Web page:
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By the Christmas Fire   By: (1857-1927)

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First Page:

BY THE CHRISTMAS FIRE

by

SAMUEL McCHORD CROTHERS

[Illustration]

Boston and New York Houghton Mifflin Company MCMXII

Copyright, 1908, by Samuel Mcchord Crothers All Rights Reserved Published November 1908

To O. L. F.

A CHEERFUL FIRE WORSHIPER

Contents

I. THE BAYONET POKER 1

II. ON BEING A DOCTRINAIRE 43

III. CHRISTMAS AND THE LITERATURE OF DISILLUSION 97

IV. THE IGNOMINY OF BEING GROWN UP 131

V. CHRISTMAS AND THE SPIRIT OF DEMOCRACY 191

"Christmas and the Spirit of Democracy" appeared originally in Everybody's Magazine , the four other essays in the Atlantic Monthly . Acknowledgments are due to the editors of these periodicals for permission to reprint them here.

I

The Bayonet Poker

[Illustration]

As I sit by my Christmas fire I now and then give it a poke with a bayonet. It is an old fashioned British bayonet which has seen worse days. I picked it up in a little shop in Birmingham for two shillings. I was attracted to it as I am to all reformed characters. The hardened old sinner, having had enough of war, was a candidate for a peaceful position. I was glad to have a hand in his reformation.

To transform a sword into a pruning hook is a matter for a skilled smith, but to change a bayonet into a poker is within the capacity of the least mechanical. All that is needed is to cause the bayonet to forsake the murderous rifle barrel and cleave to a short wooden handle. Henceforth its function is not to thrust itself into the vitals of men, but to encourage combustion on winter nights.

The bayonet poker fits into the philosophy of Christmas, at least into the way I find it easy to philosophize. It seems a better symbol of what is happening than the harps of gold and the other beautiful things of which the hymn writers sing, but which ordinary people have never seen. The golden harps were made for no other purpose than to produce celestial harmony. They suggest a scene in which peace and good will come magically and reign undisturbed. Everything is exquisitely fitted for high uses. It is not so with the bayonet that was, and the poker that is. For it peace and good will are afterthoughts. They are not even remotely suggested in its original constitution. And yet, for all that, it serves excellently as an instrument of domestic felicity.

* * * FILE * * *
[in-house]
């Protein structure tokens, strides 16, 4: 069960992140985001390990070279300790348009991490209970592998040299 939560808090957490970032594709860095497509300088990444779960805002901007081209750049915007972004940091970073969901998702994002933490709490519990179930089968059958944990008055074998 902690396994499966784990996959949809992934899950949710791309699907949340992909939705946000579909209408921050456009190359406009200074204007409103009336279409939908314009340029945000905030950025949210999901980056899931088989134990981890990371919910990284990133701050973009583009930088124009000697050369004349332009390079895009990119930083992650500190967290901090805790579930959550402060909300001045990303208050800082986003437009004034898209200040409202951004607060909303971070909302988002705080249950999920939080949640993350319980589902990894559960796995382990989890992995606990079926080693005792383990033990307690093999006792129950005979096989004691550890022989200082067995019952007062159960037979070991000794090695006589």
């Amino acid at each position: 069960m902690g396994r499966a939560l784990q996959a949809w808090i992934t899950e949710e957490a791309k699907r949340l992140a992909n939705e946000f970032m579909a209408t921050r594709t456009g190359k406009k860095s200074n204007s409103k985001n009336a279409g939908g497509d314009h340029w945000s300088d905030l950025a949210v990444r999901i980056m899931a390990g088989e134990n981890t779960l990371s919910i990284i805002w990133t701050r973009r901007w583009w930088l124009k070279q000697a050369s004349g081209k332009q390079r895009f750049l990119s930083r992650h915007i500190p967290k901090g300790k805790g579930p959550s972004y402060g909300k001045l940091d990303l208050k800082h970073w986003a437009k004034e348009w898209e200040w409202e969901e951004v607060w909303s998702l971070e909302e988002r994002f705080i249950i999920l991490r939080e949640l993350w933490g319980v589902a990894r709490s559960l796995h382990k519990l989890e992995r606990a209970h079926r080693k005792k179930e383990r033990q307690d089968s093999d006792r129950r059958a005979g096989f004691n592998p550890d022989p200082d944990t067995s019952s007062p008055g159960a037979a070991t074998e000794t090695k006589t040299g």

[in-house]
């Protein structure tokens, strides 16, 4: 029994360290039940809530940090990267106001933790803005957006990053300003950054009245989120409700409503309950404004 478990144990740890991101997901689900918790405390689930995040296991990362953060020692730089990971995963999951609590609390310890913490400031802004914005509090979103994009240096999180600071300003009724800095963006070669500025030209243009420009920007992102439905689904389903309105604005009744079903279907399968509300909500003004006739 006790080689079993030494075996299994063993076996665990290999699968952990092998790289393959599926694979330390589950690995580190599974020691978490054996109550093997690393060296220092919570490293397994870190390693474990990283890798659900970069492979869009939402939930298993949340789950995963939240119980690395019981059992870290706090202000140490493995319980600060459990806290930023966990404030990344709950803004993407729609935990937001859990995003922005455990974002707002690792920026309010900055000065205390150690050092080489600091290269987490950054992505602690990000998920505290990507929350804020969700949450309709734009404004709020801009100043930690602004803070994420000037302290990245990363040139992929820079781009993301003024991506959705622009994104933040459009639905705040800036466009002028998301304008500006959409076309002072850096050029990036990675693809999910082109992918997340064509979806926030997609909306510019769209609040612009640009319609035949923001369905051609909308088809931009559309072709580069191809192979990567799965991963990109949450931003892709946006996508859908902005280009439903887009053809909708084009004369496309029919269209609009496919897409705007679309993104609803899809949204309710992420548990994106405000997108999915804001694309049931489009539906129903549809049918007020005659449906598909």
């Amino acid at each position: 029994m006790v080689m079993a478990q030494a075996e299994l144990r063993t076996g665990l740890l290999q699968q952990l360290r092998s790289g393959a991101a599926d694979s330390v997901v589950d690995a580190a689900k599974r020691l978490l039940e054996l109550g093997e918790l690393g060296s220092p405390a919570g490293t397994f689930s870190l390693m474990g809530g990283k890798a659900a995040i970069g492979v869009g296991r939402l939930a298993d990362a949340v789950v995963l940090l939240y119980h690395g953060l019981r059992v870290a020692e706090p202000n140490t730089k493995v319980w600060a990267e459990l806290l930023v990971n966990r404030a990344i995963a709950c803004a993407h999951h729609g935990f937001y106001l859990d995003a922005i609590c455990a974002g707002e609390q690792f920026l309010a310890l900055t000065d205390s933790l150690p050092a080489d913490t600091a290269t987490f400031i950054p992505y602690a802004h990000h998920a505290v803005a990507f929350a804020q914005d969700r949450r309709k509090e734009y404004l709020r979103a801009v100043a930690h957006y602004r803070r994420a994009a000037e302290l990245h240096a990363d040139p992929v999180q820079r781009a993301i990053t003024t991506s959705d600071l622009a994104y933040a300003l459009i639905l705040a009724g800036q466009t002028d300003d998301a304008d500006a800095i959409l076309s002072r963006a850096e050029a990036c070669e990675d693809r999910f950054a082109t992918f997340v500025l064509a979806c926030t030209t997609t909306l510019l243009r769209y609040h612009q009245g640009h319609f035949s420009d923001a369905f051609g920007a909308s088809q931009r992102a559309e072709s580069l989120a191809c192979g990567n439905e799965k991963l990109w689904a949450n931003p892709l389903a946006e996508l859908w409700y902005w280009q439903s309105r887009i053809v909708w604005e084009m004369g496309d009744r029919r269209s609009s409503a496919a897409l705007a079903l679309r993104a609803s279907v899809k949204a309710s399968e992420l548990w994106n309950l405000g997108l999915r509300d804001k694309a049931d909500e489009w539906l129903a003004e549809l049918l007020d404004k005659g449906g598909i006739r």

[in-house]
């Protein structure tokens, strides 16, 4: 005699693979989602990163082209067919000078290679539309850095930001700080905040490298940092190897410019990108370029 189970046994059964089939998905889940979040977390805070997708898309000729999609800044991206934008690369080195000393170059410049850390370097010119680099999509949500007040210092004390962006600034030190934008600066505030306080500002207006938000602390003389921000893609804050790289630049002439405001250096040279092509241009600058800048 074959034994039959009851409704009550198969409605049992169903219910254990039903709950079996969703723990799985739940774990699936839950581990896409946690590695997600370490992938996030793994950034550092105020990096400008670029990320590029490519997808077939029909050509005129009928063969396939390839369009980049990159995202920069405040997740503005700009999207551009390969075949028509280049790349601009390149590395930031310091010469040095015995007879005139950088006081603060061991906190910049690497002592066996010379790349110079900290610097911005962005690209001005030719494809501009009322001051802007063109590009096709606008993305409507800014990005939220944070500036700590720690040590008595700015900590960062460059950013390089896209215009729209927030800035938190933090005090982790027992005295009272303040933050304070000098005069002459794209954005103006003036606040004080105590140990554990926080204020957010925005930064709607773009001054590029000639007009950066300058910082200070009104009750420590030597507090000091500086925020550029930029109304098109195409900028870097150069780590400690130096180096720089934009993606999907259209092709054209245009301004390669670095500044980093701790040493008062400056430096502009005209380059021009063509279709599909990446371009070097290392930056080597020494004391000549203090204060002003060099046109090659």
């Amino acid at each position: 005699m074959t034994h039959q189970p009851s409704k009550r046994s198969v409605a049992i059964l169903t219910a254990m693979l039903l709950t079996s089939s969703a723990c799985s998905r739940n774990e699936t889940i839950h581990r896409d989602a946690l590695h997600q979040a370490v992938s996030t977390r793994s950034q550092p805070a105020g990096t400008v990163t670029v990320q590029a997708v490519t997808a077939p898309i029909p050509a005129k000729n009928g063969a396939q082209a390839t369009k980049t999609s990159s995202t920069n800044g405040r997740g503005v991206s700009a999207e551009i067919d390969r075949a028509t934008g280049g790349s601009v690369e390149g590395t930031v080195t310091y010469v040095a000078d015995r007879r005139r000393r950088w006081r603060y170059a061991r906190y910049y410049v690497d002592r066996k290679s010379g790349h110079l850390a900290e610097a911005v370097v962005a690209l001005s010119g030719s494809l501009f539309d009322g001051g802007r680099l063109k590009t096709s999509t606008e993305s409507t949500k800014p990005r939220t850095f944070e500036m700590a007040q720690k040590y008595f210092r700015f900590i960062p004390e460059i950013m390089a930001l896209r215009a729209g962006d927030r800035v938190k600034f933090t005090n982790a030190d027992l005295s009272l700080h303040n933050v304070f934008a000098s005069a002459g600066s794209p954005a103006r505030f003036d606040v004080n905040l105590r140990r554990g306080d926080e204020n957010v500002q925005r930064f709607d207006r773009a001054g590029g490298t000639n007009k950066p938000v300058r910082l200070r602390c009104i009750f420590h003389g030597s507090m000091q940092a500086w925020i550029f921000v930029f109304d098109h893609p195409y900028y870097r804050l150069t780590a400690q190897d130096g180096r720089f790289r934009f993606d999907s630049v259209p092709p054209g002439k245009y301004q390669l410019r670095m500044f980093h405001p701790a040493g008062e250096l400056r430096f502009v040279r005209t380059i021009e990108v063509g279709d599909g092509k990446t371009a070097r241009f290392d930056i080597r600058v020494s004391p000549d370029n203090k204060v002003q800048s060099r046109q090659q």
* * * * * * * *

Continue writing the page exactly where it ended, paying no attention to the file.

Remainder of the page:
The difficulty with the Christmas message is not in getting itself proclaimed, but in getting itself believed; that is, in any practicable fashion. Every one recognizes the eminent desirability of establishing more amicable relations between the members of the human family. But is this amiable desire likely to be fulfilled in this inherently bellicose world?

The argument against Christmas has taken a menacingly scientific form. A deluge of cold water in the form of unwelcome facts has been thrown upon our enthusiasm for humanity.

"Peace on earth," it is said, "is against Nature. It flies in the face of the processes of evolution. You have only to look about you to see that everything has been made for a quite different purpose. For ages Mother Nature has been keeping house in her own free and easy fashion, gradually improving her family by killing off the weaker members, and giving them as food to the strong. It is a plan that has worked well for the strong. When we interrogate Nature as to the 'reason why' of her most marvelous contrivances, her answer has a grim simplicity. We are like Red Riding Hood when she drew back the bed curtains and saw the wolfish countenance. 'What is your great mouth made for, grandmother?' 'To eat you with, my dear.'

"To eat, while avoiding the unpleasant alternative of being eaten, is a motive that goes far and explains much. The haps and mishaps of the hungry make up natural history. The eye of the eagle is developed that it may see its prey from afar, its wings are strong that it may pounce upon it, its beak and talons are sharpened that it may tear it in pieces... Continue reading book >>




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